2. When the pupil searches, the teacher will appear.  If your filter fails, fall back on this strategy: if they have more experience than you, just as you are about to eat a punch too much or get submitted call a pause to the action and seek their guidance.  Ask them what they did, ask them to demonstrate it, ask to try it yourself, i.e. anything to eat up the clock.  If you have more experience than them and they are suddenly doing a little too well, stop them and correct their form.  Explain what they were doing wouldn't work and had they done it another way they would have finished you for sure.  Eat up the clock if you can and be sure to reset in a neutral position.
  3. Knowing is half the battle. Prior to your round mention your age (older or younger), conditioning level, preexisting illness or injury to your opponent.  Do it firmly but softly.  If your partner has any human feeling they will lower their expectations and you can blitz them early to obtain an advantageous position.  If they manage to get ahead, cry out and blame the excuse from earlier, i.e. a lack of conditioning, a recent upper respiratory tract infection, or aggravation of a preexisting injury to stop early.
  4. Resting is training, too.  This works particularly well if there is an odd number of people training.  Be sure to vanish when ever drilling, rolling, or sparring is to start, this will allow you to skip the first round.  After this round has begun, position yourself strategically in the instructor's blind spot, you will be able to let your team mates tire themselves out.  When the coach finally spots you, you will have an advantage over everyone else.  Be sure to sit out as often as possible, or better yet, find a partner to alternate rounds with one guy who stays out every round.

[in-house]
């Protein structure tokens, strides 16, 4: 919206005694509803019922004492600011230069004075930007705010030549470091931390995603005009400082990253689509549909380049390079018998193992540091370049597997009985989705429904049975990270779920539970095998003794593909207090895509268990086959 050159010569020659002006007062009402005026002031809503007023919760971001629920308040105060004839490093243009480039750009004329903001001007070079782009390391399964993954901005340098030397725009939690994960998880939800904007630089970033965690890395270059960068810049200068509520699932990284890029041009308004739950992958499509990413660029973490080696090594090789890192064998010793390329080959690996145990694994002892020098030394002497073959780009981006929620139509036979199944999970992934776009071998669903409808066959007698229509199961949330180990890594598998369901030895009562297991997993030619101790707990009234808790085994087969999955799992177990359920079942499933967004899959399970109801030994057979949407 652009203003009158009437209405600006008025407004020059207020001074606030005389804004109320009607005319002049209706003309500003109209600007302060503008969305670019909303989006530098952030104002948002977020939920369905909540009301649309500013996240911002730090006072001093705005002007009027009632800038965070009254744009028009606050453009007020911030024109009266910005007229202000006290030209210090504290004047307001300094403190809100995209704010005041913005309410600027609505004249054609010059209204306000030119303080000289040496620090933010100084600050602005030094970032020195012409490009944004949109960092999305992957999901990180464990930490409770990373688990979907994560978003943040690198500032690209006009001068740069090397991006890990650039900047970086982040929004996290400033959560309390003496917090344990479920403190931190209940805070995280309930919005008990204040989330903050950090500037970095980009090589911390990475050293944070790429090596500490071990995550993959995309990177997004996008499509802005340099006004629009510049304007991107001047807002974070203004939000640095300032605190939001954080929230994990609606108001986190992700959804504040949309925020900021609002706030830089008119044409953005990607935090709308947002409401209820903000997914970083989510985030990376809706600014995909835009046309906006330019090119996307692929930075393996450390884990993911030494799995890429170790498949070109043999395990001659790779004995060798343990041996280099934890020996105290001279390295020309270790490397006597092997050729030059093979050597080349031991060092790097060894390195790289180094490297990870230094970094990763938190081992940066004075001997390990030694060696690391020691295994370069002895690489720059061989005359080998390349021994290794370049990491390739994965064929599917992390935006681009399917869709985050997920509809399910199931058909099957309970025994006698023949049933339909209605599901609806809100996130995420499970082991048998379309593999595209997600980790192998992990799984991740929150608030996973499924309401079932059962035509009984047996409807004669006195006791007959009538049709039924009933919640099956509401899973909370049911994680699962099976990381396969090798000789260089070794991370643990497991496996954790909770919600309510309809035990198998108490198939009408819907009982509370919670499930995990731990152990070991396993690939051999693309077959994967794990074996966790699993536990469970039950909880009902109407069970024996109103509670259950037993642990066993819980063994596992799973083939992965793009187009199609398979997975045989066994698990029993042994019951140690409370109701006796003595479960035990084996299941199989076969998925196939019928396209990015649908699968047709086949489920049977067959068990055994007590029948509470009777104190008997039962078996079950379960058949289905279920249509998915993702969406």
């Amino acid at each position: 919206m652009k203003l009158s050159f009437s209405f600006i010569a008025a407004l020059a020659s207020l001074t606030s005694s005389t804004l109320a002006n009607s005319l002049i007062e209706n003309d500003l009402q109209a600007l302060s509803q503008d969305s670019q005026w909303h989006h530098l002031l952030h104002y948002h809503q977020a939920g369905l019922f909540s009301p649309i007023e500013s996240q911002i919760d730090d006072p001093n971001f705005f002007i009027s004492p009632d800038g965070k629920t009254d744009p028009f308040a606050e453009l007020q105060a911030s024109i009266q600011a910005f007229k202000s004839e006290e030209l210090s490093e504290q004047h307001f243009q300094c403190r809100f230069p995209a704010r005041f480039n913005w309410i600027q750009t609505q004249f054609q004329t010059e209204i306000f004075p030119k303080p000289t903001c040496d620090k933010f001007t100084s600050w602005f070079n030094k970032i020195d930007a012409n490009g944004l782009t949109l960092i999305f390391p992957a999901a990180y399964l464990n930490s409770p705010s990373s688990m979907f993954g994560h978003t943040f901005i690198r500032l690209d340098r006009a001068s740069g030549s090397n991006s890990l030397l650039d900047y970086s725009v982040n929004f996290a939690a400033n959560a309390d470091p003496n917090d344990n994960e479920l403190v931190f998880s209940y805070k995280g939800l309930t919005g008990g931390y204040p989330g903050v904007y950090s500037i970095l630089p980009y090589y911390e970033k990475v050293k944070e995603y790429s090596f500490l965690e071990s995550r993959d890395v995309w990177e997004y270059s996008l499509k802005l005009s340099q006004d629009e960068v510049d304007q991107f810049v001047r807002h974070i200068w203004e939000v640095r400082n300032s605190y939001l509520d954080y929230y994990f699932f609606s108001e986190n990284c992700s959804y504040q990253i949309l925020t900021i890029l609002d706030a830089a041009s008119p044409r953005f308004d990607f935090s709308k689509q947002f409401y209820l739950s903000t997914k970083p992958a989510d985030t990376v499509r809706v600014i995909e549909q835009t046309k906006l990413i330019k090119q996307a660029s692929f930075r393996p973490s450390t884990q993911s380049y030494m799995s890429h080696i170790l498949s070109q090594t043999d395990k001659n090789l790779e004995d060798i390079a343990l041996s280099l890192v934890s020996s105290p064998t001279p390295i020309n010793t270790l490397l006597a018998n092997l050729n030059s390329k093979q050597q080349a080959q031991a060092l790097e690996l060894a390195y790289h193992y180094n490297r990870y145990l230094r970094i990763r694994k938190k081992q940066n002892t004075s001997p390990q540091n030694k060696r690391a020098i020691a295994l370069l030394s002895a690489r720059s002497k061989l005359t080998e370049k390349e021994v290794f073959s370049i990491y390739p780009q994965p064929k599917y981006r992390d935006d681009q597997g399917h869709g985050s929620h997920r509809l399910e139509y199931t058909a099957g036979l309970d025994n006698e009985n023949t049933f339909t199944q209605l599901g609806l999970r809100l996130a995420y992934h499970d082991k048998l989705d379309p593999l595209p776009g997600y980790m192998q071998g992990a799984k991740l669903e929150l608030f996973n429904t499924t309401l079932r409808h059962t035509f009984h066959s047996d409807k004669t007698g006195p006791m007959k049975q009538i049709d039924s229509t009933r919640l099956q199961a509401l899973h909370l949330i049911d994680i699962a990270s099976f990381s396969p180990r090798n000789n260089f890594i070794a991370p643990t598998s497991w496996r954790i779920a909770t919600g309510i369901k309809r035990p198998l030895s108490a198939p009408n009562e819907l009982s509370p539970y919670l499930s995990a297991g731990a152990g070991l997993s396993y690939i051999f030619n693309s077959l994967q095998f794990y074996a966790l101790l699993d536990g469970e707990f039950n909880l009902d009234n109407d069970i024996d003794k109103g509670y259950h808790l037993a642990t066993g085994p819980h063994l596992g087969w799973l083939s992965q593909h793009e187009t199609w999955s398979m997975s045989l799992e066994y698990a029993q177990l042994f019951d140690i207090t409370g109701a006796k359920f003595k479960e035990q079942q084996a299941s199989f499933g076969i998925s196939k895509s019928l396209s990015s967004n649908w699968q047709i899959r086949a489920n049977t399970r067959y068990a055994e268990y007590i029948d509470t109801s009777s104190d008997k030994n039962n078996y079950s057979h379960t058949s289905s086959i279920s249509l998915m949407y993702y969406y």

5. Psy-ops. These are advanced level techniques which take years to develop. They are not for use by the inexperienced:
  • Humor: If you are funny guy, crack a joke so hilarious that you partner loses it.  If you are not, start laughing hysterically at something somebody says, pausing the action.
  • Chemical warfare: Carefully prepare training gear by using it and never cleaning it, until it starts having a heady aroma of devastating body odor and cat urine.  If you are stinky, nobody wants to get close to you.  If they can't get close to you they can't win.
  • Be helpful: True story, one of my training partners actually told his opponent while they were grappling that it was against the rules to knee bar.  His opponent thanked him, let go of the knee bar, and subsequently lost the match on points.
  • Bathroom emergency: Without explanation make a sudden bee line for the bathroom.  Hide in the bathroom for several minutes and return with some toilet paper hanging out of your gear.   Attempt to restart with your partner, in a neutral position, of course.